explored in a number of industries and is an enticing proposition for the customer.
Instead of paying the supplier for resources, the customer now pays for business outcomes.
Let us take an example from real estate industry. In current models, a retail outlet (tenant of the commercial property) pays the owner of the property (shopping mall) for the rented area. In an outcome-based pricing model, rent would be based on the actual
footfall instead of the rented space. The retail outlet would pay only if it experiences footfall for its outlet. If the footfall drops, the retailer’s outgoing expense also drops. On the other hand, if the retailer’s footfall increases, the shopping mall
would earn additional revenues for the same rented space. Such a model would enable the supplier and the customer to share risks, costs as well as the revenues.
Both models – asset fractionalisation and outcome-based pricing – require this closer level of collaboration and trust to succeed.
For asset fractionalisation, it is important that a consuming company has access to all historical records for that particular asset. Similarly, for the secondary market to operate in a regulated industry, all interested parties must be able to trace the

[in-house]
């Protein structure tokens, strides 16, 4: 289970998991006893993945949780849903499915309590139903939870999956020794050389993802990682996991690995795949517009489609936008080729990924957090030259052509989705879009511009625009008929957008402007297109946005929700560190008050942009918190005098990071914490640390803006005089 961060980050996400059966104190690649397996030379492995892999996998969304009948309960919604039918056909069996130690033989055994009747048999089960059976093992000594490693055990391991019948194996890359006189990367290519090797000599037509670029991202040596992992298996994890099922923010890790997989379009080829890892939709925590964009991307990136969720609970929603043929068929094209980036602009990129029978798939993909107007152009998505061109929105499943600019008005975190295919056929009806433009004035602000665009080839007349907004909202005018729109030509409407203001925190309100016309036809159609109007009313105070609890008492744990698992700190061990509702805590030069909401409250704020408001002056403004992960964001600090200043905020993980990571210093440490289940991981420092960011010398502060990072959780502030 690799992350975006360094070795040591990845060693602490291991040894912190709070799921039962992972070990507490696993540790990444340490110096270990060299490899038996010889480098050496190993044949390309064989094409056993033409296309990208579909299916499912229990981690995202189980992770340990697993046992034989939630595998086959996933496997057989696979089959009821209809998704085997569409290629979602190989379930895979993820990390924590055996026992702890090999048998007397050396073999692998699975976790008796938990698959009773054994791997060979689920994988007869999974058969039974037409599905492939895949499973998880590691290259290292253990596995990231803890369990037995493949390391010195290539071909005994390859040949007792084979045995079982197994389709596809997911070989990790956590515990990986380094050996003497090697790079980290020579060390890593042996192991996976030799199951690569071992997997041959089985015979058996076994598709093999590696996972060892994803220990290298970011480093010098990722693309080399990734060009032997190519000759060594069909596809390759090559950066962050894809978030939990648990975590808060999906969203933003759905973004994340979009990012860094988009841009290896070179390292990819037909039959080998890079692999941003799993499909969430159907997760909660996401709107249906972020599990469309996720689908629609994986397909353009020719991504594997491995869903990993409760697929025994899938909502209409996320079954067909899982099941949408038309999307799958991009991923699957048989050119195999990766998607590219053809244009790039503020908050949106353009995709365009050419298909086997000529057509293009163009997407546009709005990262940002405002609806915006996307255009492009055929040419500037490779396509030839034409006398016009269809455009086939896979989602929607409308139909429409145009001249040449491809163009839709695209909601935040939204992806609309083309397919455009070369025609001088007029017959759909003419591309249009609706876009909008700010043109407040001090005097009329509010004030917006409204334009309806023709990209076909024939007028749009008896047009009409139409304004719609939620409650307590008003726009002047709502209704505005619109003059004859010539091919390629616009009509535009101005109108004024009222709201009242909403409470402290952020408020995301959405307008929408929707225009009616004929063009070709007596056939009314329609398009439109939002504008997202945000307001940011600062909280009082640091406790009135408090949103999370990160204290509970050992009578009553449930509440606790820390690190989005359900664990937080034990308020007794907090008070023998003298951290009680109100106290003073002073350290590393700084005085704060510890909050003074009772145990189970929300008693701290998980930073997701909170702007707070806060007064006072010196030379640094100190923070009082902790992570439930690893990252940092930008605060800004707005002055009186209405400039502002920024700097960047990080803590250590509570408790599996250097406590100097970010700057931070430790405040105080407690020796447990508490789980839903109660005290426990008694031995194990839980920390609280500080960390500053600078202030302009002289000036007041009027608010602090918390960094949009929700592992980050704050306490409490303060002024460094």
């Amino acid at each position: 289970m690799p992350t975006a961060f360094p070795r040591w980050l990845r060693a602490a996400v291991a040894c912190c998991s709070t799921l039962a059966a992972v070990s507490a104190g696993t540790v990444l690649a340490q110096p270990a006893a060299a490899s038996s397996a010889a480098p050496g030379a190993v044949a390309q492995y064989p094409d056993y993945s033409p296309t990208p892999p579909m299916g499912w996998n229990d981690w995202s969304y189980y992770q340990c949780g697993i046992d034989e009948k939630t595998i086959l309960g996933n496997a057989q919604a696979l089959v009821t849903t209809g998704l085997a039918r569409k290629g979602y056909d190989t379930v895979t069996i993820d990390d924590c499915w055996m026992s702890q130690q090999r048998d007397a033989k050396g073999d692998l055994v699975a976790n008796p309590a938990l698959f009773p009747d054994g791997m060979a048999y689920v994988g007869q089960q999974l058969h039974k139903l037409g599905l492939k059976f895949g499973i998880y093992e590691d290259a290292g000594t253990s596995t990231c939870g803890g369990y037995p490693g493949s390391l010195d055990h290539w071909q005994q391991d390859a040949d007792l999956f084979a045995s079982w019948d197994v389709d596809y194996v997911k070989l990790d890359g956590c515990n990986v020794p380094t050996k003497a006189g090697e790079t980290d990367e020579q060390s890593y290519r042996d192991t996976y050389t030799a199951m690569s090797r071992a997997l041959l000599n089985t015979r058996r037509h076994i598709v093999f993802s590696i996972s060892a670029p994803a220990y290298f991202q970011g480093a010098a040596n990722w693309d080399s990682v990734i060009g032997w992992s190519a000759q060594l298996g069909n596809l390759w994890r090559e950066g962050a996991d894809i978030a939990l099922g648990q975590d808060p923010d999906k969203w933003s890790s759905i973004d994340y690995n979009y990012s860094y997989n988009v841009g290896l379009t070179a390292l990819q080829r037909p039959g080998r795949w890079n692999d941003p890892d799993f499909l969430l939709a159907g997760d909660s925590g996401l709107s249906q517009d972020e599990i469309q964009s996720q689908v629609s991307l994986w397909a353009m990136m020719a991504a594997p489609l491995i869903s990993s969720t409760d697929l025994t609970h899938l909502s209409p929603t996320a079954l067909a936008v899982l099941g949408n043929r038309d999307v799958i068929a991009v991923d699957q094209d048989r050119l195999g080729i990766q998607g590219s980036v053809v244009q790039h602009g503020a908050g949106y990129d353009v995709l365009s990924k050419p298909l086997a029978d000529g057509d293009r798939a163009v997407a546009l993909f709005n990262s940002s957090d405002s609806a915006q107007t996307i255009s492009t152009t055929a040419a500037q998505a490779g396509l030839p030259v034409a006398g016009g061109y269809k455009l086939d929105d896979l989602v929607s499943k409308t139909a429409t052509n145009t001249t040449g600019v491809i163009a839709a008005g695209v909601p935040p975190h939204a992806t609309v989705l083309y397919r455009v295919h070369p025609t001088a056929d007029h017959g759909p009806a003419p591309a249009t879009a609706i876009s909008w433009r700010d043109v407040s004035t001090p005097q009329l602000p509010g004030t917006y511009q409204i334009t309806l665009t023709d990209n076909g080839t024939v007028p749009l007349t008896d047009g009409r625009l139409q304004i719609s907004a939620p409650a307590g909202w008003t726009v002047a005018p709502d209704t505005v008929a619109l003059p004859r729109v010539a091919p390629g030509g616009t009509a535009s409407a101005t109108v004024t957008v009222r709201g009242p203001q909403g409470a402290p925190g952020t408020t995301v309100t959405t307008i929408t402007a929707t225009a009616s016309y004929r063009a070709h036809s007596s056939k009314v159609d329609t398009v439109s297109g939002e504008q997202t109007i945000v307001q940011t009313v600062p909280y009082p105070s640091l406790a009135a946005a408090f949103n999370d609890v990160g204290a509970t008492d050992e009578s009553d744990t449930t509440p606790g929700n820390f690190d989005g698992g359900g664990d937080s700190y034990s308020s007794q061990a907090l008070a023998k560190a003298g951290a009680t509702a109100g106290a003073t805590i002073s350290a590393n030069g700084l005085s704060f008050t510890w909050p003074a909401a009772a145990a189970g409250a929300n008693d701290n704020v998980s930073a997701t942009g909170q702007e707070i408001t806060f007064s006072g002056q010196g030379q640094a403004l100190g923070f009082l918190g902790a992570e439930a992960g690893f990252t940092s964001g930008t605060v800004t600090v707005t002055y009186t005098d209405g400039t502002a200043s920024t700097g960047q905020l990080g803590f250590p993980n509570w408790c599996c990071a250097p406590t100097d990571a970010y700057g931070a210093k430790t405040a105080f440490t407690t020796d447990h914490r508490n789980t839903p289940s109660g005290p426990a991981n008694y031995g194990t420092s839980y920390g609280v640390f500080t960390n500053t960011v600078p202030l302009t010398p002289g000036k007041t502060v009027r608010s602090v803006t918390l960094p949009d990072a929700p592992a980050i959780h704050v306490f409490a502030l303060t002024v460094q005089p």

fractionalised asset back to the real physical asset with ease and minimum overheads.
For outcome-based pricing, the supplier as well as the customer should be able to access and evaluate events related to outcomes. Both parties need to be assured that one party doesn’t have the rights to conceal or extrapolate the data to take advantage
of the other party. Yet, all parties should always be in sync.
Since both models are entirely based on availability of shared data, in the current context, each party would want to process the data independently. This would invariably result in reconciliation efforts and disputes. The eventual cost of such disputes
would soon outweigh the benefits of these models. Without a layer of transparent data sharing and orchestration executing, both business models become extremely challenging and risk prone.
In a blockchain-enabled context, the key data points can be stored and shared on the distributed ledger. Smart contracts can then automate business processes such as measuring business outcomes, tracing history of the asset, trading of assets, automatic
reconciliation, and so on. A purpose-built enterprise permissioned blockchain platform that ensures data privacy and confidentiality as a fundamental feature would be an optimum solution for such cases.
If these two new business models come to life, companies would fundamentally alter their risk models, liquify assets and gain the agility required to rapidly pivot their operating and financial models. From a game theory perspective, this would result in
closer collaboration and significant value addition across the industry, thereby transforming zero-sum games into non-zero-sum games. Blockchain has so far been the missing link in this chain of events and could lead to new business models to further innovate
in today's times.